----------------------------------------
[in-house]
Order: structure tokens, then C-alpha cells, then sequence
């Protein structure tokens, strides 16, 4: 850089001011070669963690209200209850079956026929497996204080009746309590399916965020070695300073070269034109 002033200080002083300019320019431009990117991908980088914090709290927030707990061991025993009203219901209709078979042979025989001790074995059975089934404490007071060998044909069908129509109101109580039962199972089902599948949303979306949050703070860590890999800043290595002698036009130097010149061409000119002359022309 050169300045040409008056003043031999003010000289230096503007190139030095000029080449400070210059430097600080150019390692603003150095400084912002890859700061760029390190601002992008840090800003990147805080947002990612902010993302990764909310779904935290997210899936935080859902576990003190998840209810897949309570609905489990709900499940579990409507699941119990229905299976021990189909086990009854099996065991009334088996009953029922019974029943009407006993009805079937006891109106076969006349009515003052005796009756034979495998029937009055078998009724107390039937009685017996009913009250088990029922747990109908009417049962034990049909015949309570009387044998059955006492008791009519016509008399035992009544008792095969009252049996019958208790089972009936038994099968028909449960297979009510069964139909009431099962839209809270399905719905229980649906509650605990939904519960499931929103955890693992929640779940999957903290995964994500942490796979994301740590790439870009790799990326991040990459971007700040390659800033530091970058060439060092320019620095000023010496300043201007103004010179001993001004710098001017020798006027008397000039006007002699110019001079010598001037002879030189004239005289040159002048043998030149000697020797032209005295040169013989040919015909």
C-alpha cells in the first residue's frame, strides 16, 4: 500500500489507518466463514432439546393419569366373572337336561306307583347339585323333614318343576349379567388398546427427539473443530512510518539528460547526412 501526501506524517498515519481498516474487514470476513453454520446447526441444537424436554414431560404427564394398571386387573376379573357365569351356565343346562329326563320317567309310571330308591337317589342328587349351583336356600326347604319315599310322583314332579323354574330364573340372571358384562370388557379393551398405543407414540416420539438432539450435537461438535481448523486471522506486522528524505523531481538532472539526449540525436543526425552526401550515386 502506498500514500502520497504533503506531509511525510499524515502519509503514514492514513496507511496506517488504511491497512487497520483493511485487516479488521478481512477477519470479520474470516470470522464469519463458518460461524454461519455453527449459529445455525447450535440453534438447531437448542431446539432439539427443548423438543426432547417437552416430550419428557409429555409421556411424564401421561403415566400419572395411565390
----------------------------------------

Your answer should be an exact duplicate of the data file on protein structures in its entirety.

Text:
[in-house]
Order: structure tokens, then C-alpha cells, then sequence
């Protein structure tokens, strides 16, 4: 850089001011070669963690209200209850079956026929497996204080009746309590399916965020070695300073070269034109 002033200080002083300019320019431009990117991908980088914090709290927030707990061991025993009203219901209709078979042979025989001790074995059975089934404490007071060998044909069908129509109101109580039962199972089902599948949303979306949050703070860590890999800043290595002698036009130097010149061409000119002359022309 050169300045040409008056003043031999003010000289230096503007190139030095000029080449400070210059430097600080150019390692603003150095400084912002890859700061760029390190601002992008840090800003990147805080947002990612902010993302990764909310779904935290997210899936935080859902576990003190998840209810897949309570609905489990709900499940579990409507699941119990229905299976021990189909086990009854099996065991009334088996009953029922019974029943009407006993009805079937006891109106076969006349009515003052005796009756034979495998029937009055078998009724107390039937009685017996009913009250088990029922747990109908009417049962034990049909015949309570009387044998059955006492008791009519016509008399035992009544008792095969009252049996019958208790089972009936038994099968028909449960297979009510069964139909009431099962839209809270399905719905229980649906509650605990939904519960499931929103955890693992929640779940999957903290995964994500942490796979994301740590790439870009790799990326991040990459971007700040390659800033530091970058060439060092320019620095000023010496300043201007103004010179001993001004710098001017020798006027008397000039006007002699110019001079010598001037002879030189004239005289040159002048043998030149000697020797032209005295040169013989040919015909």
C-alpha cells in the first residue's frame, strides 16, 4: 500500500489507518466463514432439546393419569366373572337336561306307583347339585323333614318343576349379567388398546427427539473443530512510518539528460547526412 501526501506524517498515519481498516474487514470476513453454520446447526441444537424436554414431560404427564394398571386387573376379573357365569351356565343346562329326563320317567309310571330308591337317589342328587349351583336356600326347604319315599310322583314332579323354574330364573340372571358384562370388557379393551398405543407414540416420539438432539450435537461438535481448523486471522506486522528524505523531481538532472539526449540525436543526425552526401550515386 502506498500514500502520497504533503506531509511525510499524515502519509503514514492514513496507511496506517488504511491497512487497520483493511485487516479488521478481512477477519470479520474470516470470522464469519463458518460461524454461519455453527449459529445455525447450535440453534438447531437448542431446539432439539427443548423438543426432547417437552416430550419428557409429555409421556411424564401421561403415566400419572395411565390